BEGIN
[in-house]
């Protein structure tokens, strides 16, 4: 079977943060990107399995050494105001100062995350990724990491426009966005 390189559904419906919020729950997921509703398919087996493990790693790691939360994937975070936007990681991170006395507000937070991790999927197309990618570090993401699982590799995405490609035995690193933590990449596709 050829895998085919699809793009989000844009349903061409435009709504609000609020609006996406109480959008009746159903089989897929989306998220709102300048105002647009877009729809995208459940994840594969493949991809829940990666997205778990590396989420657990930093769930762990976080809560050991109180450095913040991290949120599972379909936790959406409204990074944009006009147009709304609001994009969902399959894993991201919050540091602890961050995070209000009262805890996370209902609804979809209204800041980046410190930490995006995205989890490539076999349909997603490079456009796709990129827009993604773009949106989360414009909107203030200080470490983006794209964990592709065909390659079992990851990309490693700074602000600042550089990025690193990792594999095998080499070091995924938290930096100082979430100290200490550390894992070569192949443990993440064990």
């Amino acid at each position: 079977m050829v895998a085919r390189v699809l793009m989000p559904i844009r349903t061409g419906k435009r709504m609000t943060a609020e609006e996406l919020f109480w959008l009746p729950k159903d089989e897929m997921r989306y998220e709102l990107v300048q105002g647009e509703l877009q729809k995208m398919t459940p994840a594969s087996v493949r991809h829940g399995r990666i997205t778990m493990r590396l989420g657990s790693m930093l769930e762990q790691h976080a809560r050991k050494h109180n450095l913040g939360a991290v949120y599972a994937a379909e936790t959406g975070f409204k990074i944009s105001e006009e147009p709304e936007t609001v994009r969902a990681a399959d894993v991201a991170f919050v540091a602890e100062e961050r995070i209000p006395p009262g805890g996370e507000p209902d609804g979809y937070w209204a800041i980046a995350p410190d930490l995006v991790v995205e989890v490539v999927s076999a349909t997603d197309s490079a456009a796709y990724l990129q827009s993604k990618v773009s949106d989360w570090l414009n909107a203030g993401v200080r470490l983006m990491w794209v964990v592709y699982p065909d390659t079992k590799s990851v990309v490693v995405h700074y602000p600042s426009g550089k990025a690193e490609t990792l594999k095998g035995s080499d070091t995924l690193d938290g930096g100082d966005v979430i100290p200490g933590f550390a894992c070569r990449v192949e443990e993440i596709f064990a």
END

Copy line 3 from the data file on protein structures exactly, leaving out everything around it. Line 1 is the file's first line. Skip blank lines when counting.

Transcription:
């Amino acid at each position: 079977m050829v895998a085919r390189v699809l793009m989000p559904i844009r349903t061409g419906k435009r709504m609000t943060a609020e609006e996406l919020f109480w959008l009746p729950k159903d089989e897929m997921r989306y998220e709102l990107v300048q105002g647009e509703l877009q729809k995208m398919t459940p994840a594969s087996v493949r991809h829940g399995r990666i997205t778990m493990r590396l989420g657990s790693m930093l769930e762990q790691h976080a809560r050991k050494h109180n450095l913040g939360a991290v949120y599972a994937a379909e936790t959406g975070f409204k990074i944009s105001e006009e147009p709304e936007t609001v994009r969902a990681a399959d894993v991201a991170f919050v540091a602890e100062e961050r995070i209000p006395p009262g805890g996370e507000p209902d609804g979809y937070w209204a800041i980046a995350p410190d930490l995006v991790v995205e989890v490539v999927s076999a349909t997603d197309s490079a456009a796709y990724l990129q827009s993604k990618v773009s949106d989360w570090l414009n909107a203030g993401v200080r470490l983006m990491w794209v964990v592709y699982p065909d390659t079992k590799s990851v990309v490693v995405h700074y602000p600042s426009g550089k990025a690193e490609t990792l594999k095998g035995s080499d070091t995924l690193d938290g930096g100082d966005v979430i100290p200490g933590f550390a894992c070569r990449v192949e443990e993440i596709f064990a």